It is a great gift to know Suzanne Tribe, and to be having her join us for our BE workshop in Italy. She’s an amazing person, with a special ability to teach, inspire and guide others to heightened states of consciousness.
We share here her thoughts on the power of drumming, its history on the planet, scientific validation of its healing effects and its place in modern culture and the Shamanic path.
Suzanne’s insights on drumming for health and vitality:
Drumming was at the core of community life and healing in most ancient cultures around the world—from the Tuvan shamans in Siberia to the Machis in Chile, the Anatolian culture in ancient Turkey to the Shuar in the Amazon Rainforest, the Inuit in Alaska, the West African Yoruba people and the First Nation’s people in America.
Drumming was a way to communicate from one village to the next; drumming expressed the joy of gathering in celebration; drumming was the fabric of connection, collaboration and healing. Shamanic drumming was, and is, a key component of creating sacred space, honoring the earth and its directions, and intentionally shifting states of consciousness to retrieve information for healing, wellbeing and survival.
In certain parts of the world, particularly more secluded areas, this is still a way of life. I witnessed this when I traveled to the Andes in 1997 to do fieldwork on pre-Columbian drumming and chanting. In the small and beautiful town of Iruya, high up in the Andes, at a time of the yearly festivity, people travelled for days from afar, on foot or by horse, to come together in ceremony. There was drumming, dancing and singing for celebration, reunion, healing and in their words “to connect with mother earth and the cosmos.”
I learnt from the Aymara and Quechua people in the Andes about the importance of the drum in everyday life and in ceremony. The drum is our connection to mother earth, Pacha Mama, our groundedness. The sound of our voices projected in singing or toning are our connection to the cosmos, to our dreams. And our heart is at the center, allowing the flow between earth and sky/cosmos. I have carried these teachings with me ever since and they are part of who I am as a music therapist, as teacher and performer, and overall as a being dreaming on this earth.
In the 60s and 70s, a return to drumming as a community experience took place. In the United States free form drum circles sprung up at beaches, in parks and at indoor facilities. Simultaneously culturally specific drum circles were generated, and soon to follow came the facilitated community drum circles. In the 80s, with the shift in health care to more complementary and integrative models, a growing interest in drumming as a holistic tool emerged. Nowadays, there is a growing focus on drumming for health purposes in clinical settings, hospitals, psychiatric facilities, schools, private practices, etc.
As a music therapist, I have experienced the healing power of rhythm and drumming in helping patients to relax or become more energized as needed; in supporting premature infants to stabilize their heart rate and breathing rate; and in promoting parent-infant bonding (with the ocean drum and toning), drumming for stress release, drumming for caregivers in ‘caring for the caregiver’ programs, and in other situations.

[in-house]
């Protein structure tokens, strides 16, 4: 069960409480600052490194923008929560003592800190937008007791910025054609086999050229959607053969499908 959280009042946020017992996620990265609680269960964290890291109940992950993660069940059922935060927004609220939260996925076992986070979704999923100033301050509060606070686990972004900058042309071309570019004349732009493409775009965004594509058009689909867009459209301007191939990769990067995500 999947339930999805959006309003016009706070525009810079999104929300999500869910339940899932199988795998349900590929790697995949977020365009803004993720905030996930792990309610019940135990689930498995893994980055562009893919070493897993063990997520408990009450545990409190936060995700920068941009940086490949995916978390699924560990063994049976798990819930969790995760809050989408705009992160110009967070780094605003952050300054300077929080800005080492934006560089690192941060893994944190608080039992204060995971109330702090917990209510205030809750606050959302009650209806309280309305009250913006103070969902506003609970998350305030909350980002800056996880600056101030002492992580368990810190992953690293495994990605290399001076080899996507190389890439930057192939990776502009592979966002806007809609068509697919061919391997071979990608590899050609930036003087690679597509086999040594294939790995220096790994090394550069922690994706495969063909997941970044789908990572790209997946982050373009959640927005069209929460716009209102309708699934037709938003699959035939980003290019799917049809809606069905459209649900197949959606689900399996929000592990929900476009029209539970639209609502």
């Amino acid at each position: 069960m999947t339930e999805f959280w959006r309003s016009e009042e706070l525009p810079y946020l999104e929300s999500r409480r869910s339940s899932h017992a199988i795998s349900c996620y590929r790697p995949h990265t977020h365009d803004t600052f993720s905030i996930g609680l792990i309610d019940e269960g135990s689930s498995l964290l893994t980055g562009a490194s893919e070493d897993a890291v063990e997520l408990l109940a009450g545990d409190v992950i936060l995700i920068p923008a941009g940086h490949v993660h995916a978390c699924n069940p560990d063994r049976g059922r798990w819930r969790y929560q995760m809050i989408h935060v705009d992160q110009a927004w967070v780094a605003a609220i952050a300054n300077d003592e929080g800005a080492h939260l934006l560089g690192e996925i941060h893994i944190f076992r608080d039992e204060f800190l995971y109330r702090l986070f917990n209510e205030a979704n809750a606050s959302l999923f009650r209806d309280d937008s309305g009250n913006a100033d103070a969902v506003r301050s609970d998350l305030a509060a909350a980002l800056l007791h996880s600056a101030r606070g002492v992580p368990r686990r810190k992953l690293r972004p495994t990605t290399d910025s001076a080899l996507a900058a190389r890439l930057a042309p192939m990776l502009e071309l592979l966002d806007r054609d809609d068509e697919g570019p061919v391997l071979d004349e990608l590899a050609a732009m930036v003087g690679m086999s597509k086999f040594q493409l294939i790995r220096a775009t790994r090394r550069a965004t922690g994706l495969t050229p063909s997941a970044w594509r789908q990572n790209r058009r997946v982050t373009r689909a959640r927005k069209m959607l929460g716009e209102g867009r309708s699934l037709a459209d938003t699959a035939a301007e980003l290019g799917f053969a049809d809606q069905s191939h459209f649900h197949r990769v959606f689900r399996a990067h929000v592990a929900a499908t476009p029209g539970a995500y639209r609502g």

Research has been conducted on drumming effects on health. A groundbreaking study by Barry Bittman, M.D. published in 2001, found that one hour of group drumming according to a specific protocol called HealthRHYTHMS, boosted the immune system and showed an increase in NK (natural killer) cell activity in participants. Subsequent studies by Bittman showed evidence that group drumming can lower stress, improve mood states and reduce burnout. (For more information about these studies, see http://www.remo.com/portal/pages/hr/research/index.html.)
The present trend shows that drumming for health and wellbeing seems to be making its way back into our culture. What about shamanic drumming?
Shamanic drumming for intentionally shifting one’s state of consciousness and journeying to other layers of awareness is a path I have been learning, practicing and guiding others along for the past 10 years. It includes creating sacred space, honoring the directions, setting intentions and journeying to non-ordinary states of consciousness and back, and includes the process of integrating the experience.
I’d like to conclude with these seven reflections on drumming:
- Drumming brings us into the here and now. Babatunde Olatunji, often considered to have inspired the return to the drum circle experience in North America, is quoted as saying: “Yesterday is the past, tomorrow is the future, but today is a gift. That is why it is called the present.”
- Drumming is communication and expression without words.
- Drumming energizes us and can help us release tension.
- Drumming can intentionally shift our consciousness (assemblage point).
- Drumming with intention is powerful.
- Drumming can align us with our natural rhythms and the rhythms of nature.
- Drumming can align us with the rhythms of the universe.
Suzanne Tribe MA, MT-BC
Suzanne Tribe is a music therapist who conducts group empowerment drumming events for wellbeing and community building in the US and Argentina. Suzanne has performed extensively in a variety of world music genres, and at the University of Buenos Aires she taught dance majors the use of creative vocal expression. Her most recent CD with traditional songs from the Andes is Songs from Mother to Daughter.
“MY INTENT IS TO BRING THE HEALING AND TRANSFORMATIVE POWER OF DRUMMING, CHANTING and MUSIC INTO THE WORLD!” says Suzanne.
Hear one of her songs: